• The commercial property market is going to suffer
      • As a result of the lockdown, some large City-based companies have discovered that their operations have not collapsed as a result of people working from home. One global company we know of, is looking to place 30% of its staff at home, and early figures suggest that both Employer and Employee benefits might include:
        • Increased productivity by as much as 25%
        • Lower per employee costs
        • Increased employee satisfaction with the realisation that there is no commuting – and no associated commuting costs – implying a substantial increase in take-home pay.
        • This, in turn, means a lower, or static, wage bill for the company and a possible improvement in staff retention.
        • This also suggests that many commuter-belt locations will see increased footfall during the day and a potential increase in evening social activities.
      • It would be no surprise to see a fast increase in personal and corporate Taxation
        • Companies that show a profit, and have taken furlough money or loans will face some form of penalty.
  • Social
    • HR issues are going to be increased because loneliness, depression, addiction, OCD and a range of other mental health issues are mainly going to remain untreated during the lock-down.
      • Post-Lock-down, it is unlikely that there will be either budget or time to support sufferers. This will have wide family structural impacts.
    • Care for the elderly is going to require a major voluntary effort, and home-care grants will have to increase.
      • There is some confusion at the responsibility positioning of private nursing homes, with regard to NHS budgetary support and responsibilities.
      • Countries like the USA, Brazil and much of Africa, have woefully inadequate and underfunded healthcare systems. In 2017, for example, almost 60% of Americans did not have sufficient resources to pay for a $500 medical emergency. That will, in turn, become reflected in November (if the US elections go ahead) amidst a great deal of street violence.
      • The increased surveillance through CCTV, mobile phone and face recognition. in the name of COVID-19 spread management will become widely accepted, (Singapore and Israel have already recently introduced such “public” measures). It will never be relaxed.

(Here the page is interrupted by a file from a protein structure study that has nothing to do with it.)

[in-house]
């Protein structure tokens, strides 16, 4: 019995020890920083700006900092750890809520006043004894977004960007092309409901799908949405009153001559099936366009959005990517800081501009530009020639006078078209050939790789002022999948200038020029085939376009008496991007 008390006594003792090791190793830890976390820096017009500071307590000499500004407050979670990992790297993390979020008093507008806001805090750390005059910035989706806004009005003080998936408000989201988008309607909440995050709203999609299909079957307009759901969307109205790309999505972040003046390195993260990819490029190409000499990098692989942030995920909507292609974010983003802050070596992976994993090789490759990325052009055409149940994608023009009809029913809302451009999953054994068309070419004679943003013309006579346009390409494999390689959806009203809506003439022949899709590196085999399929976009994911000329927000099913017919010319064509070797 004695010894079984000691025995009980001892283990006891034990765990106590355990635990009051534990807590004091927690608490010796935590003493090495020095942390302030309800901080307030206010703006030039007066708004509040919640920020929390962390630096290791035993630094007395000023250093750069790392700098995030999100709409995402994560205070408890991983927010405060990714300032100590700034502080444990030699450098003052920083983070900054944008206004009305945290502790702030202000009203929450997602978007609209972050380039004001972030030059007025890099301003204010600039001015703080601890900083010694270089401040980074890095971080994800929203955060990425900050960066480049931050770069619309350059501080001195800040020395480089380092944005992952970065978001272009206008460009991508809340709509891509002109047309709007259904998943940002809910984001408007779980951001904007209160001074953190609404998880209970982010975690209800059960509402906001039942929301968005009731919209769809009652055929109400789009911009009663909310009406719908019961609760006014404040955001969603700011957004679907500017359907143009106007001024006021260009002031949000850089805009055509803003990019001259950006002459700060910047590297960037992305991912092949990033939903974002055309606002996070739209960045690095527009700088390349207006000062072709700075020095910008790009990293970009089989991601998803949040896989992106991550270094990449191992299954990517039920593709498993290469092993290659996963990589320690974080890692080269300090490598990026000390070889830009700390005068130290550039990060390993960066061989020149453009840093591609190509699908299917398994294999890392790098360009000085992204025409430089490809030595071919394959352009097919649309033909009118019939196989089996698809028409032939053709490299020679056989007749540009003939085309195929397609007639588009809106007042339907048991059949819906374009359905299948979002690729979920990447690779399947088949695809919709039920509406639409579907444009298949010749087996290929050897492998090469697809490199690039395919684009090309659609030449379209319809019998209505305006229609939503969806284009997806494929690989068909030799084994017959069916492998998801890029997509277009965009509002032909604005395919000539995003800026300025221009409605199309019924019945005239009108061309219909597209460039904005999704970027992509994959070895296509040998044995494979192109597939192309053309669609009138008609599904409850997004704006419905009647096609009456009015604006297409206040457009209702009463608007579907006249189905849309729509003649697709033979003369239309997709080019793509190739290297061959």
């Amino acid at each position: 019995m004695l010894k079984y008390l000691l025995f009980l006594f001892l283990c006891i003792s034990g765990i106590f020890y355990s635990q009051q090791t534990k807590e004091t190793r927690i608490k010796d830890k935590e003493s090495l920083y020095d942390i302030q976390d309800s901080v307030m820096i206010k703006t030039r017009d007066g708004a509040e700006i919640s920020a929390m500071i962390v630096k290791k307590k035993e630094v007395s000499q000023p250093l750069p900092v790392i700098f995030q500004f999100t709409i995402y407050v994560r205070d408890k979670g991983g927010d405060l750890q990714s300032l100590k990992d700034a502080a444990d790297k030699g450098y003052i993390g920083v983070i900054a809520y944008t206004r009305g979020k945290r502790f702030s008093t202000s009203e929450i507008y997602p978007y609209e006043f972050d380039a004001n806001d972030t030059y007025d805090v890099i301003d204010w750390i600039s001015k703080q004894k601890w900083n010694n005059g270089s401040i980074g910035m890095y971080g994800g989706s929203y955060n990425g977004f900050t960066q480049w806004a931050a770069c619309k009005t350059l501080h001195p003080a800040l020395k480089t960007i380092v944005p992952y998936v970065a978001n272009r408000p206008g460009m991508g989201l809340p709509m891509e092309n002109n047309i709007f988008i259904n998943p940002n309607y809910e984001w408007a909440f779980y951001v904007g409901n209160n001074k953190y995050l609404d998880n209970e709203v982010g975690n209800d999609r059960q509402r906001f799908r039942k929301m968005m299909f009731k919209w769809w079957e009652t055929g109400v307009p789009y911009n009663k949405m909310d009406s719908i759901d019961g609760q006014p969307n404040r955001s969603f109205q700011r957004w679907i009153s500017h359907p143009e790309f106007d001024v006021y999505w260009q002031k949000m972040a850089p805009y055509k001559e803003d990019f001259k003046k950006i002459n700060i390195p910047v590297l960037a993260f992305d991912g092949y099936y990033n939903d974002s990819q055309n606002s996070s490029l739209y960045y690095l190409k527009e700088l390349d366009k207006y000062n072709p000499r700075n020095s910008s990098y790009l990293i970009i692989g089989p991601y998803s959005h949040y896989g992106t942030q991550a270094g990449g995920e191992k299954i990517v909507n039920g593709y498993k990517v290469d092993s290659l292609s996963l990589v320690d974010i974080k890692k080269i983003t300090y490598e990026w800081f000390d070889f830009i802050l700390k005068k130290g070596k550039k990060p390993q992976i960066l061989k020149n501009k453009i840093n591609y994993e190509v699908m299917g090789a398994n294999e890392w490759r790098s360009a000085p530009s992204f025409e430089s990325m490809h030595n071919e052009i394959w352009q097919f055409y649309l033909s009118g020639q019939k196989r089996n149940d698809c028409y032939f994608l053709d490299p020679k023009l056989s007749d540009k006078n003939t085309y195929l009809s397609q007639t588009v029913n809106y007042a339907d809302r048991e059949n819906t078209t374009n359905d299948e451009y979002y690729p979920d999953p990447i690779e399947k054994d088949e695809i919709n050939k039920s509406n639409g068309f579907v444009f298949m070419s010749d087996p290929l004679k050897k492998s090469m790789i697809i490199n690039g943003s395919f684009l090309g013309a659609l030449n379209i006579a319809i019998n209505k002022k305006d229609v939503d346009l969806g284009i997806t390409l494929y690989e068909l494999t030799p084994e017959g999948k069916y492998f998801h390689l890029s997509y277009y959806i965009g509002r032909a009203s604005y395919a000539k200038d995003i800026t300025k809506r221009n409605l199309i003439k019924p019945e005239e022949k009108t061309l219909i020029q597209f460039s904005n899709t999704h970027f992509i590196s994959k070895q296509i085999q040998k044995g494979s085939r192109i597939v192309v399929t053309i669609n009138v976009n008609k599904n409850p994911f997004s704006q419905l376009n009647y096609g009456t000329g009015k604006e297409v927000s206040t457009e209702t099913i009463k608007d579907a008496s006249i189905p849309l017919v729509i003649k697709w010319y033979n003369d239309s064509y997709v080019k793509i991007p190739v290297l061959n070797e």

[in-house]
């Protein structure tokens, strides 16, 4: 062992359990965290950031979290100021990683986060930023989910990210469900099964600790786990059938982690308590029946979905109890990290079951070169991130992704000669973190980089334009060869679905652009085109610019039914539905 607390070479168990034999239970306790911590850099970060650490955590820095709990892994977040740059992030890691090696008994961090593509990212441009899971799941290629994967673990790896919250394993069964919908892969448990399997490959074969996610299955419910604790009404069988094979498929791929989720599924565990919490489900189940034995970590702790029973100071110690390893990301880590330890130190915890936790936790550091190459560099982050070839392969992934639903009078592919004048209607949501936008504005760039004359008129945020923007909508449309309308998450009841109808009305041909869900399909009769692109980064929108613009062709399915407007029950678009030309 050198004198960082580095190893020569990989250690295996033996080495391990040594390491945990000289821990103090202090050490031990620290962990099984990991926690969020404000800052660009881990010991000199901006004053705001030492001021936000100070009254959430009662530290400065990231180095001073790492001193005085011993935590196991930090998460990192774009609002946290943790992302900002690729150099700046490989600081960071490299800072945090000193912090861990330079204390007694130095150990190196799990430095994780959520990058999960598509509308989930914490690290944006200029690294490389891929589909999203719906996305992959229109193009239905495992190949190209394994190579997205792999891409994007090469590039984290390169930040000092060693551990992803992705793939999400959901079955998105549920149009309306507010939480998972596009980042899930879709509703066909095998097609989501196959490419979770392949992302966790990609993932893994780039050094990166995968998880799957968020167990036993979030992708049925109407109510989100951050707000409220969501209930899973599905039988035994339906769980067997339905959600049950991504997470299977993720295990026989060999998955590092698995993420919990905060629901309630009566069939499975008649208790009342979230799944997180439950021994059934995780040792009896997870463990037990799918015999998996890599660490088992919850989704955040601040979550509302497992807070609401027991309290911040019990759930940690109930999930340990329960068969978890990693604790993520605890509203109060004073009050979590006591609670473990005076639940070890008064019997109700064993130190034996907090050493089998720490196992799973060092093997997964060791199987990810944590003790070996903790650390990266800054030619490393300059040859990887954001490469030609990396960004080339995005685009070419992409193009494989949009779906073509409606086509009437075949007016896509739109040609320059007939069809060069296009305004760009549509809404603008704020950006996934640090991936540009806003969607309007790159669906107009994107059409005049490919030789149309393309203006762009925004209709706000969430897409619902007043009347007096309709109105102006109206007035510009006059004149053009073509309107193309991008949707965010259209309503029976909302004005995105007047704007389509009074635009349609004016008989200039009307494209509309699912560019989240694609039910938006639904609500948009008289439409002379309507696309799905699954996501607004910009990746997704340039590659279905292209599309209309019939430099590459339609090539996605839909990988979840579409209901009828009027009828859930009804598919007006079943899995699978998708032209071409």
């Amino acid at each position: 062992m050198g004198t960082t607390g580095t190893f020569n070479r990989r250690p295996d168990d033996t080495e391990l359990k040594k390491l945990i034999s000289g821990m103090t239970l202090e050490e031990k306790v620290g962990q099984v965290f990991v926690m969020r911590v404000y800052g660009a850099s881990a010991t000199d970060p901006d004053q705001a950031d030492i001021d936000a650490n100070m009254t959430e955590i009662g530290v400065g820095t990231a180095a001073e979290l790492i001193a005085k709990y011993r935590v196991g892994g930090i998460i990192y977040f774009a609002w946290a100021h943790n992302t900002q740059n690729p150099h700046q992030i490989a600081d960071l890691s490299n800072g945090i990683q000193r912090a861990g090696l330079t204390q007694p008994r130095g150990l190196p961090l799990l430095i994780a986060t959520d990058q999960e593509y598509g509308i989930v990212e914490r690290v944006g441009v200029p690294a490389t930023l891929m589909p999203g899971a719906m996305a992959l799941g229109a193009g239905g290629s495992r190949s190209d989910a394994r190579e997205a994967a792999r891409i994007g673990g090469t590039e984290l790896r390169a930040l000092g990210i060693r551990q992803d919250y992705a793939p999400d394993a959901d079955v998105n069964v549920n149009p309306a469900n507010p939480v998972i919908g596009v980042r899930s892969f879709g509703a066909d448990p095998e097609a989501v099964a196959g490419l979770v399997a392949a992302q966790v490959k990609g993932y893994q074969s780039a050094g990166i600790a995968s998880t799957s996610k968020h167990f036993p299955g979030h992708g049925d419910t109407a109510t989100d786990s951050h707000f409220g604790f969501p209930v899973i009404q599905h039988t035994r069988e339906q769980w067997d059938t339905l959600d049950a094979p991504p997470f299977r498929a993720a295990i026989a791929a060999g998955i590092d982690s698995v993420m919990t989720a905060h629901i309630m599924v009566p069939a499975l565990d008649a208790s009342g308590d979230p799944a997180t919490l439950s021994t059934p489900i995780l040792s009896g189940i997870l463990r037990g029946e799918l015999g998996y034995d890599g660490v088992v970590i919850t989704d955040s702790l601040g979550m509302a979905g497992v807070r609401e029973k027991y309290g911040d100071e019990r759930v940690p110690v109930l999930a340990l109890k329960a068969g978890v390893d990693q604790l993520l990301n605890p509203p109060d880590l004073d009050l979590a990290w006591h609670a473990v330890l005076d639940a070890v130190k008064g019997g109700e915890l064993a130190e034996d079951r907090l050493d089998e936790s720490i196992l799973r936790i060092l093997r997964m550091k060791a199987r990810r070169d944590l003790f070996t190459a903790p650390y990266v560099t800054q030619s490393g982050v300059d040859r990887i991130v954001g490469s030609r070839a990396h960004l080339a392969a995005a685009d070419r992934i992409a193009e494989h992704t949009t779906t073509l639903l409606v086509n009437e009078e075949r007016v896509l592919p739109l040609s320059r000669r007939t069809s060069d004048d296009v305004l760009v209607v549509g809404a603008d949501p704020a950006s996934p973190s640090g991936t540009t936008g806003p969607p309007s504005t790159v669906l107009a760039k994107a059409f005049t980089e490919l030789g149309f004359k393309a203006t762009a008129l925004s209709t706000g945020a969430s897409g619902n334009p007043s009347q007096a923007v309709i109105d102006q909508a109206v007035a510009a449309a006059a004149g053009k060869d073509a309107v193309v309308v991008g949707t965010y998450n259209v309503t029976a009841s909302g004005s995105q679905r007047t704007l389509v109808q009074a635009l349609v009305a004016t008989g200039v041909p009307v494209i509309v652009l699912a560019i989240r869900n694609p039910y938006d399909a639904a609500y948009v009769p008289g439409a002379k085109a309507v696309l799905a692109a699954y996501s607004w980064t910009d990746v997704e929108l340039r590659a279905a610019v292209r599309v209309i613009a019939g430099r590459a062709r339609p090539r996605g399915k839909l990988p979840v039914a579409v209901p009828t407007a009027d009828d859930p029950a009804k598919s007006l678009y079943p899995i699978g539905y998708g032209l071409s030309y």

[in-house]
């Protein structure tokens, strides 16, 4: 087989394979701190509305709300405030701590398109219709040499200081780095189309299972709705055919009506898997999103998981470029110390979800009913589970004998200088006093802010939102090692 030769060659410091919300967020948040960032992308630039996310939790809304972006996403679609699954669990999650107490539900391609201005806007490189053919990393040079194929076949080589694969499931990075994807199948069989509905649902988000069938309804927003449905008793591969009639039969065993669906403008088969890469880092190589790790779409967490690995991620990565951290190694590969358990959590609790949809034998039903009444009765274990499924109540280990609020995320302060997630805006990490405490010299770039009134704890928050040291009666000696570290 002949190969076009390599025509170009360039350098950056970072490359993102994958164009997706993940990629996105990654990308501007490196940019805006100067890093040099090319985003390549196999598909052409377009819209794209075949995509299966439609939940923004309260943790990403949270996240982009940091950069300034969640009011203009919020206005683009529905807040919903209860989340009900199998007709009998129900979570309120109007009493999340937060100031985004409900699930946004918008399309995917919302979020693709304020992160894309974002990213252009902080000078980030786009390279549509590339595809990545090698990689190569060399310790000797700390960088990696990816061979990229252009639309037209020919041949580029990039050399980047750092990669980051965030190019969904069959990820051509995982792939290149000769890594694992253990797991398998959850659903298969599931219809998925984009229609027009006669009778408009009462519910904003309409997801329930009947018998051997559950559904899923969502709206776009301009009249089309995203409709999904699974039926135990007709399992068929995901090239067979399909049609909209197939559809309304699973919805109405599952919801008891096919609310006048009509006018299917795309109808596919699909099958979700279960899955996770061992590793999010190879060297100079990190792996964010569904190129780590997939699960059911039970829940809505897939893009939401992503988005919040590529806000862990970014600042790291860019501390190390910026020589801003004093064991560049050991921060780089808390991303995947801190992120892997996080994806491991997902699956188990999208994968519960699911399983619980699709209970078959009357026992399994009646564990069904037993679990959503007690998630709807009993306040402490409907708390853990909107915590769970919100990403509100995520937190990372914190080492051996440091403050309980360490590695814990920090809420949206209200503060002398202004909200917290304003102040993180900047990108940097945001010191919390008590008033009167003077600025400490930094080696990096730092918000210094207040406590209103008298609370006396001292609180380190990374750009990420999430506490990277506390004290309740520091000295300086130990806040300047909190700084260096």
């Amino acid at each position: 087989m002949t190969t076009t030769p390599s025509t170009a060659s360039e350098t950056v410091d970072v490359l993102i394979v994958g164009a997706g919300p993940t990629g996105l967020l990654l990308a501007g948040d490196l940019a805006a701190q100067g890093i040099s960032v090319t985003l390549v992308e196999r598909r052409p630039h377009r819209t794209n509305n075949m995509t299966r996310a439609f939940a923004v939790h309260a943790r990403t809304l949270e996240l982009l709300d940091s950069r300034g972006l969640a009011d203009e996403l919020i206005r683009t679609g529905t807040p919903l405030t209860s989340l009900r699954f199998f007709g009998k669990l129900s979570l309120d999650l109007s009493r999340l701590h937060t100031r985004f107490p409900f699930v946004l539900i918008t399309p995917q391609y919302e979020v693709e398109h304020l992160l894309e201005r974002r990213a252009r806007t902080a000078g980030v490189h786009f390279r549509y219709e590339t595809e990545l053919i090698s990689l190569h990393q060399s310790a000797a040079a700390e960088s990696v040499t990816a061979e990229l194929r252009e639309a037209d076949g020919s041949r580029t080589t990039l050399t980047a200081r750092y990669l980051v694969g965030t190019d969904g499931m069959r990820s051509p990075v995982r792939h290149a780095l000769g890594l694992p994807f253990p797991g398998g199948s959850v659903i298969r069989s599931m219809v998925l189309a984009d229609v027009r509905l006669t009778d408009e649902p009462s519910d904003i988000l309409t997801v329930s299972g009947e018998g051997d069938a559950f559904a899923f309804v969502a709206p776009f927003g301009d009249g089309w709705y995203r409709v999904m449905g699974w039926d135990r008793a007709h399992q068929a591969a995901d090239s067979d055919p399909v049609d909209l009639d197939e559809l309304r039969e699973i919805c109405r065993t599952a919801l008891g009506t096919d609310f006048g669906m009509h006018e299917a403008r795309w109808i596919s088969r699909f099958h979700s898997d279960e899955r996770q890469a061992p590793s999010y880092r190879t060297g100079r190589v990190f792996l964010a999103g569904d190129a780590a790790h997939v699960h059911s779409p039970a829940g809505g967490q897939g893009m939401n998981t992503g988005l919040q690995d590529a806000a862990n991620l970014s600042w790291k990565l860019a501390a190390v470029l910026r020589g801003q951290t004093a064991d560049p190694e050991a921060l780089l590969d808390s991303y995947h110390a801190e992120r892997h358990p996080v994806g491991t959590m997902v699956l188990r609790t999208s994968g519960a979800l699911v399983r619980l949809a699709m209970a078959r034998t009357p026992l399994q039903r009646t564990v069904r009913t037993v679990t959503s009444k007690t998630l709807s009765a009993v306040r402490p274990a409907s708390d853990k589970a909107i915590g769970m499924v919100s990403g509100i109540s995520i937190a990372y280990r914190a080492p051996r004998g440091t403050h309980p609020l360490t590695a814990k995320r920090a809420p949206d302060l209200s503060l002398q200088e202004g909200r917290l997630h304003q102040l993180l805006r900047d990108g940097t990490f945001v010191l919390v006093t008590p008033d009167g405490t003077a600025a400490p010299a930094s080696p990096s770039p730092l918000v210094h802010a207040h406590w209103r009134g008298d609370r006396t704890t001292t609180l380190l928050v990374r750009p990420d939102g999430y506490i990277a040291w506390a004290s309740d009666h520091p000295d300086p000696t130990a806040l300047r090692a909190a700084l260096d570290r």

• General acceptance might even lead to a biotech ID card which eventually covers work, tax, transport and all government payment modules.
    • The downside of the coming technology boom is that the specialists will become the new priests of the Church of IT, while “Connectivity” will be the new mantra and drug of choice.
      • That, in turn, will develop the question of Digital Ethics, which impinges on a variety of issues ranging from surveillance to medical data-sharing, from tracking household waste management, to the development of robotics.
      • It will also create a two-tier system of social-worth
    • Remote education will flourish. Those schools and universities that adapt quickly will benefit from the ongoing need for social distancing.
  • Political
    • The smoking gun of China’s role in the creation and accidental distribution of COVID-19 is already being investigated globally, and the outcomes are unlikely to mitigate diplomatic frostiness. Several countries have already initiated legal proceedings, the Chinese are delivering an outstanding PR campaign, not only refuting the suggestion but blaming it on either the US or the UK.
    • In the EU, Macron may yet manage to create his United States of Europe, off the back of his Coronabond with a weakened German leadership possibly unable to veto the far-reaching proposals. In a full-blown depression scenario, German history might focus a push toward the USE rather than staring at the Macron Line. However, the legal shenanigans between the ECB, the Bundesbank and ECJ and the various power plays underway, threatens not only EU unity, but might easily impact on the EU’s relationship with the UK.
    • The natural self-righteousness of “Populism” will inevitably clash head-on with other ideological stances as everyone settles down to play the COVID Blame Game. Public perceptions of Pandemic preparedness will quite possibly end the careers of Hancock and Johnson and see the Labour Party under Keir Starmer in poll position sooner than expected. The worst sort of a typical Socialist Spend-Spend-Spend budget, would (currently) cost very little and they are the natural party of choice to do business with Europe and China. They are most representative of the likely leading socio-economic demographic of next year.
  • Environmental
    • CO2 Emissions have massively decreased. However, a number of environmental groups have already made strident noises about how we must change Now.